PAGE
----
Kaspersky Hits Back at “Politically Motivated” BSI Advisory

Russian AV firm Kaspersky has hit back at the German authorities after they advised organizations to replace the firm’s products due to heightened east-west tensions.

The Federal Office for Information Security (BSI) yesterday argued that critical infrastructure providers and organizations “with special security interests” were particularly exposed.

“The actions of military and/or intelligence forces in Russia and the threats made by Russia against the EU, NATO and the Federal Republic of Germany in the course of the current military conflict are associated with a considerable risk of a successful IT attack” it explained. 

“A Russian IT manufacturer can carry out offensive operations itself, be forced to attack target systems against its will, or be spied on without its knowledge as a victim of a cyber operation, or be misused as a tool for attacks against its own customers.”

However, in a strongly worded reply on the same day, Kaspersky claimed that, as a private company, it has no ties to the Russian government and that the BSI’s decision was a political rather than a technical one.

“Our data processing infrastructure was relocated to Switzerland in 2018: since then, malicious and suspicious files voluntarily shared by users of Kaspersky products in Germany are processed in two data centers in Zurich that provide world-class facilities, in compliance with industry standards, to ensure the highest levels of security,” the firm explained.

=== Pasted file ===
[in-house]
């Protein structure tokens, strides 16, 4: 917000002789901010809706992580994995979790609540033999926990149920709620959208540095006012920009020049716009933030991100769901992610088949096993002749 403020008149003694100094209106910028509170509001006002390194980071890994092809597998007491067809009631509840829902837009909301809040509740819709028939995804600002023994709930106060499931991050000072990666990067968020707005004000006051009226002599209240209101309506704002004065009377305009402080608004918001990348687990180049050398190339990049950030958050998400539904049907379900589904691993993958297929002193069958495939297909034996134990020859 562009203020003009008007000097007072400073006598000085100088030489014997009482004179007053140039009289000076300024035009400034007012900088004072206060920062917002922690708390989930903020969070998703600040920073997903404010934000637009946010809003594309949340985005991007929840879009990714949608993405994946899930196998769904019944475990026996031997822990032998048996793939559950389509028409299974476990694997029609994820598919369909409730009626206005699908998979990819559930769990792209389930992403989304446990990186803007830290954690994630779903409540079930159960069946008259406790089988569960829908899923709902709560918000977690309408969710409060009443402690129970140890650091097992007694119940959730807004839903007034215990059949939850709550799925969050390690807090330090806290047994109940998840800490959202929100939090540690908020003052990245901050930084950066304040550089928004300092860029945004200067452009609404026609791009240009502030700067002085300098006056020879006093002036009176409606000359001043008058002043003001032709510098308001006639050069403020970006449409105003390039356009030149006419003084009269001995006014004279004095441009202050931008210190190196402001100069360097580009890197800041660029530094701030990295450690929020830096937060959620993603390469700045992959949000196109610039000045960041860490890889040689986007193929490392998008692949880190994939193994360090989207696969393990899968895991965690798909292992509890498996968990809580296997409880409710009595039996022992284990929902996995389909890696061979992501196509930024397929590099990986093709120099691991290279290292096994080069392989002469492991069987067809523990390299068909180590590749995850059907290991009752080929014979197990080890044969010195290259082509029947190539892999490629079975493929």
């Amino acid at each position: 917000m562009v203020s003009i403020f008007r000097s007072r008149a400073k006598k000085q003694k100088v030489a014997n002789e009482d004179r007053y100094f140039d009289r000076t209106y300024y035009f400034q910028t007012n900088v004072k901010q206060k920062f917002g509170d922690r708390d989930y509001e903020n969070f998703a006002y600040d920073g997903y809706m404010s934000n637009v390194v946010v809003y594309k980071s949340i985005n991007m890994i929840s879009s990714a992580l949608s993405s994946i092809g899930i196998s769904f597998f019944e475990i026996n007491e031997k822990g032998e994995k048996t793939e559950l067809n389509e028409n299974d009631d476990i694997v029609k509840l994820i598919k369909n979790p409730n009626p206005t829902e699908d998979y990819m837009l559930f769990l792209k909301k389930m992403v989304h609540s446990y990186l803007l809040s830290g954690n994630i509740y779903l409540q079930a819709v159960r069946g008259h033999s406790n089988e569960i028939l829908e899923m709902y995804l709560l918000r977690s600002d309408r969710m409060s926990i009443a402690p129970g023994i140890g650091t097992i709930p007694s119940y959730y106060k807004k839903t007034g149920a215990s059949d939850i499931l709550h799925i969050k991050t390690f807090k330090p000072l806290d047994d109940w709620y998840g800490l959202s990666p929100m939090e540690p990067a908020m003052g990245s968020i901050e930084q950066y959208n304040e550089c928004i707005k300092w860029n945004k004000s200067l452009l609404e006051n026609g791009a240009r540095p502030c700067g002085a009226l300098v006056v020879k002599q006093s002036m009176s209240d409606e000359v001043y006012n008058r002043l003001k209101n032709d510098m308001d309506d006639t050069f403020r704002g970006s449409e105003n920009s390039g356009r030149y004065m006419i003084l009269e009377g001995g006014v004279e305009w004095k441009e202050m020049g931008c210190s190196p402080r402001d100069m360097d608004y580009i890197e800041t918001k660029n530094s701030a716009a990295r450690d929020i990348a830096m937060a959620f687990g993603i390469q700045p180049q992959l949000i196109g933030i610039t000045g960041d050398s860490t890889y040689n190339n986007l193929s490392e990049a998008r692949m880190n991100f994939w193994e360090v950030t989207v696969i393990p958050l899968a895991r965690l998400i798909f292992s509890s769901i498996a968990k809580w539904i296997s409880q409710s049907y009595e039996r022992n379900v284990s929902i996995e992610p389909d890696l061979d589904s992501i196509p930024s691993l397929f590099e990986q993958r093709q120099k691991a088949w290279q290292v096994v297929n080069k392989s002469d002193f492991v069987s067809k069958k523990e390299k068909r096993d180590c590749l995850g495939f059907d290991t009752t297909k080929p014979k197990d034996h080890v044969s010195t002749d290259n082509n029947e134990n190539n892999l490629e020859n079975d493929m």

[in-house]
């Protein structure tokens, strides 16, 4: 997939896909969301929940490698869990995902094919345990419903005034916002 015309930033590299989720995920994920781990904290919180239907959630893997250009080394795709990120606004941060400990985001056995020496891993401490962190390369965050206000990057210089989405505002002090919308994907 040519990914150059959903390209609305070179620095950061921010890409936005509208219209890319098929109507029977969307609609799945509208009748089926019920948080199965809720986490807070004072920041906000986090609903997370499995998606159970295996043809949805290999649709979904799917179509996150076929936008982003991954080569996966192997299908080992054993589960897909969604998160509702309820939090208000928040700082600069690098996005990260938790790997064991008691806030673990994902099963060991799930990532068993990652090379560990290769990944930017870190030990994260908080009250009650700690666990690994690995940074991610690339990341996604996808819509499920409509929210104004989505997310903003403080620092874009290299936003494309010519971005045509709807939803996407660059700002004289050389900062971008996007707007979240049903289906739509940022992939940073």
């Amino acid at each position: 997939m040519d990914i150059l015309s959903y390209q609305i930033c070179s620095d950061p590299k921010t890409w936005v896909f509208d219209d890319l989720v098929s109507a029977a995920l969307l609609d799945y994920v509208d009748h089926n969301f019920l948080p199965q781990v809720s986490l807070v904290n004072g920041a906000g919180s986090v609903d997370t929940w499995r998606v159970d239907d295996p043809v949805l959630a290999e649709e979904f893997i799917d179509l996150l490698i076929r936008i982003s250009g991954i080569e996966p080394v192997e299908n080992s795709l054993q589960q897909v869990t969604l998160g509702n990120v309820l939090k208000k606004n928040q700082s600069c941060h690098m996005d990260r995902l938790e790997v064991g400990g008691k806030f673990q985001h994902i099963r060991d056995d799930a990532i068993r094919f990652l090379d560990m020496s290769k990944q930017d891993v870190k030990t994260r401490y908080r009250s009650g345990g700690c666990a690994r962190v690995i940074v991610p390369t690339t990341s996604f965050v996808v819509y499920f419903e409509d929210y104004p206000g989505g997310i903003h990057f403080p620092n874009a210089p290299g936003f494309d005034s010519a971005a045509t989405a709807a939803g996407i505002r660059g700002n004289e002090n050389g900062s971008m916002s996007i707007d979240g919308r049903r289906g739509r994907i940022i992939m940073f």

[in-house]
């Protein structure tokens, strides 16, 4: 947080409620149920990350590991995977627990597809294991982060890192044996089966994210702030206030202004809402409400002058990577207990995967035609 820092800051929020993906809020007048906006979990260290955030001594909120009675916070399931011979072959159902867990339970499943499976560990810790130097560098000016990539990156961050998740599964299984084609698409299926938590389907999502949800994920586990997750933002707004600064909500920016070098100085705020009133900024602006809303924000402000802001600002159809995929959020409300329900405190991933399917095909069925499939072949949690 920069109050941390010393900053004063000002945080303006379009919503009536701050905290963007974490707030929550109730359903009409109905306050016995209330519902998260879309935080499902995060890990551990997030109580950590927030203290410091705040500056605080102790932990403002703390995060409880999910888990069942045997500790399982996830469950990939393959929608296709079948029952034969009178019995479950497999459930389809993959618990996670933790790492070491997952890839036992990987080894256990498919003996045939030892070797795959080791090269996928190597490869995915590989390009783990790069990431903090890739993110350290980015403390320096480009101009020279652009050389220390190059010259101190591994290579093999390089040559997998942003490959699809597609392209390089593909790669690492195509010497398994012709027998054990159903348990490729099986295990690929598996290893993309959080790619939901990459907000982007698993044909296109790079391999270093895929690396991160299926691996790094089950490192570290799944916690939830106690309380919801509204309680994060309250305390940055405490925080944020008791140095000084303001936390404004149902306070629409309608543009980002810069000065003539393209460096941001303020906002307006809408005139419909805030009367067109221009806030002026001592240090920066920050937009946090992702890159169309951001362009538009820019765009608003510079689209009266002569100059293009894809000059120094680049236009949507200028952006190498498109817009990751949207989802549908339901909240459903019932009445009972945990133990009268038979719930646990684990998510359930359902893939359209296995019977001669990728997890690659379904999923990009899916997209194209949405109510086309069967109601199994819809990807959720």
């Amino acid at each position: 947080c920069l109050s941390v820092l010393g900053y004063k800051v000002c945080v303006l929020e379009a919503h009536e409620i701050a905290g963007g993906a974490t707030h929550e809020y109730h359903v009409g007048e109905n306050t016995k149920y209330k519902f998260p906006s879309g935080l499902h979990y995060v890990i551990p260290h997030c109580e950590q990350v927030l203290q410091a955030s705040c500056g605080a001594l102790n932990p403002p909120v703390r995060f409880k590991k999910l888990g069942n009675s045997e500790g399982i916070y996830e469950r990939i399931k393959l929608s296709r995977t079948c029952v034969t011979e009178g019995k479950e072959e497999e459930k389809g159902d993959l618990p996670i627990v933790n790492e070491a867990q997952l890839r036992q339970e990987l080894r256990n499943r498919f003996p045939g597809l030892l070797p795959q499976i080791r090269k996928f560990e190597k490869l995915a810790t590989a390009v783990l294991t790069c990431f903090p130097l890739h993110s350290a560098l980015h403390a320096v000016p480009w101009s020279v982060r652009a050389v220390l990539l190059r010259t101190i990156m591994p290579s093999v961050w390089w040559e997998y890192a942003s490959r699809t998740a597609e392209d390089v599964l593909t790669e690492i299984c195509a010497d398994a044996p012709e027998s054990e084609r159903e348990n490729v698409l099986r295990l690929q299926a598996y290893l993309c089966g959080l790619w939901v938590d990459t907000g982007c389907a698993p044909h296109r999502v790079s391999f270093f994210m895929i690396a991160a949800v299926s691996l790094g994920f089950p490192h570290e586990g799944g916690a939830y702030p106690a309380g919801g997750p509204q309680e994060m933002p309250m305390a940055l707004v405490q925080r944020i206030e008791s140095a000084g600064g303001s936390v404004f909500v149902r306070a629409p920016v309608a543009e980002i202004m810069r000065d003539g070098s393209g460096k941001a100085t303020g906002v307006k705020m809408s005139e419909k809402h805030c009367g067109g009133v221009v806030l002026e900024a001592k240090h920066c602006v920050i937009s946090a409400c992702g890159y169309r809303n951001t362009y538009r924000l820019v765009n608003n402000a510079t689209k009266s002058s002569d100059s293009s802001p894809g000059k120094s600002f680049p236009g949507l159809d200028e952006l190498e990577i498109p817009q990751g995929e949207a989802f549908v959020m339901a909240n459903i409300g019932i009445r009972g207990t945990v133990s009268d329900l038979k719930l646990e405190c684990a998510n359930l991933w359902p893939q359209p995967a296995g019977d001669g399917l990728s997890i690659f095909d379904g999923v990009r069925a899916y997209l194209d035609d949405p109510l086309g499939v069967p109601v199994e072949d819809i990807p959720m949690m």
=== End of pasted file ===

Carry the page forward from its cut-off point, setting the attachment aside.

“Beyond our cyber-threat-related data processing facilities in Switzerland, statistics provided by users to Kaspersky can be processed on the Kaspersky Security Network’s services located in various countries around the world, including Canada and Germany. The security and integrity of our data services and engineering practices have been confirmed by independent third-party assessments: through the SOC 2 Audit conducted by a ‘Big Four’ auditor, and through the ISO27001 certification and recent re-certification by TÜV Austria.”

In a bid to improve transparency over the years, Kaspersky has increasingly focused on transparency measures to allay fears about Kremlin’s involvement in its operations.

To that end, the firm said customers can run “a free technical and comprehensive review” of its products to check things like source code, software development documentation, AV database updates and a software bill of materials.

“We believe that peaceful dialogue is the only possible instrument for resolving conflicts. War isn’t good for anyone,” it added.

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